Playoffs are all about goaltending. That’s almost a truism, but there are ways to cope with really good goaltending — the most obvious is to counter with a hot goalie of your own. Jack Campbell has been good for the Leafs, but honestly, he’s not been at the level of Carey Price.
Price performed right about league average this regular season in all-situations. His Goals Saved Above Expected ranges from -1.5 on Moneypuck to a much less kind -8.11 on Evolving Hockey. At five-on-five, Price was .71 Goals saved above expected, so nearly on the league average expected value, on Evolving Hockey, and 3.8 goals over expected on Moneypuck. On a season, that difference is an argument about the shade of meh his play was.
The playoffs have been a very different story, and that’s to be expected. Mike Smith had a great regular season, was arguably as good as Connor Hellebuyck, just in fewer minutes, and he did not bring that same game to the first-round sweep where Hellebuyck was the single biggest factor in the outcome.
The hard reality of playoff hockey is that the results a goalie gets in a series of four to seven games should never be expected to be anything but somewhere on the range of that goalie’s normal results. This is why very good goalies with careers as top starters tend to have narrower distributions of results than backups who on any given day can outperform them, but won’t on a career. You never know what you’re going to get, no matter how many myths get told around internet campfires about playoff clutch performances.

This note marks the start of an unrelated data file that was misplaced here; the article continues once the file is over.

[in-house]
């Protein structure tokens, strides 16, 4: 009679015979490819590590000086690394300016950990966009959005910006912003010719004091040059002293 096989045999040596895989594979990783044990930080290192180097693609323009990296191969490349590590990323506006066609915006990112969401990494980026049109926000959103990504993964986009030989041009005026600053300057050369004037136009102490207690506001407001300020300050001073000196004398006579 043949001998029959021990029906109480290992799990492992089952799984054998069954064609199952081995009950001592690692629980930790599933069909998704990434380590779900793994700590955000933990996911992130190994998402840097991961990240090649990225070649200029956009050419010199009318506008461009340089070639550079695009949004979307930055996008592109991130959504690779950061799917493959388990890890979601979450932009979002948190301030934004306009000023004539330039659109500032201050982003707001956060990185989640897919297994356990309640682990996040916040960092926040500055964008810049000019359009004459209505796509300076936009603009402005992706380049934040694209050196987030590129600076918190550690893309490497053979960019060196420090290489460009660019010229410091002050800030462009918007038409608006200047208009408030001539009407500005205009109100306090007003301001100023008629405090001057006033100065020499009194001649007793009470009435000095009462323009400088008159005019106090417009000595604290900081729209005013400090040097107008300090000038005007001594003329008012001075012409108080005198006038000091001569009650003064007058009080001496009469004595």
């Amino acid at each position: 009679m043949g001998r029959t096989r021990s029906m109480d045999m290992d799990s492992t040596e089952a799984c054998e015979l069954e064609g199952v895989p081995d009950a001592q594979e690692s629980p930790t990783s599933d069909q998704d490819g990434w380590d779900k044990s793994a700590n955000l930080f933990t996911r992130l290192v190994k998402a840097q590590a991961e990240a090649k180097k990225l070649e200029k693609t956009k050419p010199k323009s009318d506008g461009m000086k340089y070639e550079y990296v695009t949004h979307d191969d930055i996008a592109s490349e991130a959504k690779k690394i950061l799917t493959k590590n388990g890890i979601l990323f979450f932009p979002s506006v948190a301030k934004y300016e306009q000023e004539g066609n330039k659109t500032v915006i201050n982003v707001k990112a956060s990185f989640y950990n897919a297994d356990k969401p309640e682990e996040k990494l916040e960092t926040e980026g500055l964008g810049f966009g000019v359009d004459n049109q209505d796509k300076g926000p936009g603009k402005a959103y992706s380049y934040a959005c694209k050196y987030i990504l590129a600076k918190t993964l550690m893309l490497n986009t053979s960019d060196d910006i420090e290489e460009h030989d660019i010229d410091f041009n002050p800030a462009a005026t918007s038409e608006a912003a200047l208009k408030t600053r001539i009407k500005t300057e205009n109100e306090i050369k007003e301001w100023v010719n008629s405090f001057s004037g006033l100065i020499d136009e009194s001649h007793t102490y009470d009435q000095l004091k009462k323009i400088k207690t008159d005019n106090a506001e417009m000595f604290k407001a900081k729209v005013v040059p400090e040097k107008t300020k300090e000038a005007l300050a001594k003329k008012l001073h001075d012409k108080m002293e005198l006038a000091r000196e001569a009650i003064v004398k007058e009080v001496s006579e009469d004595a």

The Leafs are getting very good Carey Price. And they are winning anyway.
Jack Campbell is helping, to be sure. He’s ninth in Goals Saved Above Expected per 60 minutes using Moneypuck’s model. The outlandishly good first game from Spencer Knight is first at 2.3. Hellebuyck is 1.5, Price is 1.4, Vasilevskiy is 1.1, the astonishing Craig Anderson has 1.0 in two games, Marc-Andre Fleury is at .9, Tuukka Rask is at .8, Ilya Sorokin is at .6 and then Campbell sits at .5.
This has been Campbell’s overall season as well — very good, better than average, but outside the rarefied air of the very top goalies once those first few superhot games receded into the past.
The one neat trick that can prevent being goalied by Carey Price is the Leafs top line, who lead Moneypuck’s list of offensive lines by Expected Goals For per 60 minutes. They are just ahead of Marchand-Bergeron-Pastrnak, and we all know just how deadly they are. Ours is better this year so far.
Sticking with Moneypuck, and moving to the team ranking in the playoffs, Toronto is second only to Colorado in Expected Goals % at 59.5 to their 61.8. Montréal, who were supposed to be the possession powerhouse, are at 40.5.
In their three playoff games so far, the Leafs have been underperforming expected goals, or put another way, have a low shooting percentage. Their five-on-five performances have looked like this:
- Game 1 - 1.39 expected vs 1 actual
- Game 2 - 2.79 expected vs 2 actual
- Game 3 - 2.53 expected vs 2 actual/
Their power play shooting has been a bit below expected as well. Toronto has not been on a shooting heater this season, but they have performed at the expected amount at five-on-five. The underlying performance is there in the offensive zone in this series, and in dominating control of the puck.
This series is nothing like the Columbus series last summer in the bubble. In those games, the Leafs did not perform well offensively, shot from very poor locations, and almost never scored.
This is not that:
The one neat trick to avoid being goalied is the red blob of death. Luckily the Leafs are really good at creating that.